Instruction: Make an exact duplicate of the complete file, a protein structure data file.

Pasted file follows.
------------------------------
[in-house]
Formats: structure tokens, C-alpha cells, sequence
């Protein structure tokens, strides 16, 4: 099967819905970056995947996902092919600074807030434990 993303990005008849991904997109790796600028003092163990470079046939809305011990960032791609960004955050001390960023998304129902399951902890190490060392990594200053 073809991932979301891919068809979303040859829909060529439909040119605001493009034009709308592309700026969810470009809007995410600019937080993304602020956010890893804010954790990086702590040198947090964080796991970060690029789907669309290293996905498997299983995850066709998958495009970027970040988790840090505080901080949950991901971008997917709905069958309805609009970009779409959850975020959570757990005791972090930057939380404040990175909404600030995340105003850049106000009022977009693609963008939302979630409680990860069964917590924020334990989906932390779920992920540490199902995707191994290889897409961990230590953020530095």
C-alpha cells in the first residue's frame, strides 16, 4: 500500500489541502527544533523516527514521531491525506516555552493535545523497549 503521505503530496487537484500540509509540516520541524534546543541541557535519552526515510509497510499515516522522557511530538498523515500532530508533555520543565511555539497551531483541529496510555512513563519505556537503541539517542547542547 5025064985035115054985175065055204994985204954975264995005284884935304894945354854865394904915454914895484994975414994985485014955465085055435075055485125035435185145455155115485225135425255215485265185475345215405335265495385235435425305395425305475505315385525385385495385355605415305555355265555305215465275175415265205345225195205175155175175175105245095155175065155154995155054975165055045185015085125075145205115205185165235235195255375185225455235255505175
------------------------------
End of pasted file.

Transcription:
[in-house]
Formats: structure tokens, C-alpha cells, sequence
């Protein structure tokens, strides 16, 4: 099967819905970056995947996902092919600074807030434990 993303990005008849991904997109790796600028003092163990470079046939809305011990960032791609960004955050001390960023998304129902399951902890190490060392990594200053 073809991932979301891919068809979303040859829909060529439909040119605001493009034009709308592309700026969810470009809007995410600019937080993304602020956010890893804010954790990086702590040198947090964080796991970060690029789907669309290293996905498997299983995850066709998958495009970027970040988790840090505080901080949950991901971008997917709905069958309805609009970009779409959850975020959570757990005791972090930057939380404040990175909404600030995340105003850049106000009022977009693609963008939302979630409680990860069964917590924020334990989906932390779920992920540490199902995707191994290889897409961990230590953020530095």
C-alpha cells in the first residue's frame, strides 16, 4: 500500500489541502527544533523516527514521531491525506516555552493535545523497549 503521505503530496487537484500540509509540516520541524534546543541541557535519552526515510509497510499515516522522557511530538498523515500532530508533555520543565511555539497551531483541529496510555512513563519505556537503541539517542547542547 5025064985035115054985175065055204994985204954975264995005284884935304894945354854865394904915454914895484994975414994985485014955465085055435075055485125035435185145455155115485225135425255215485265185475345215405335265495385235435425305395425305475505315385525385385495385355605415305555355265555305215465275175415265205345225195205175155175175175105245095155175065155154995155054975165055045185015085125075145205115205185165235235195255375185225455235255505175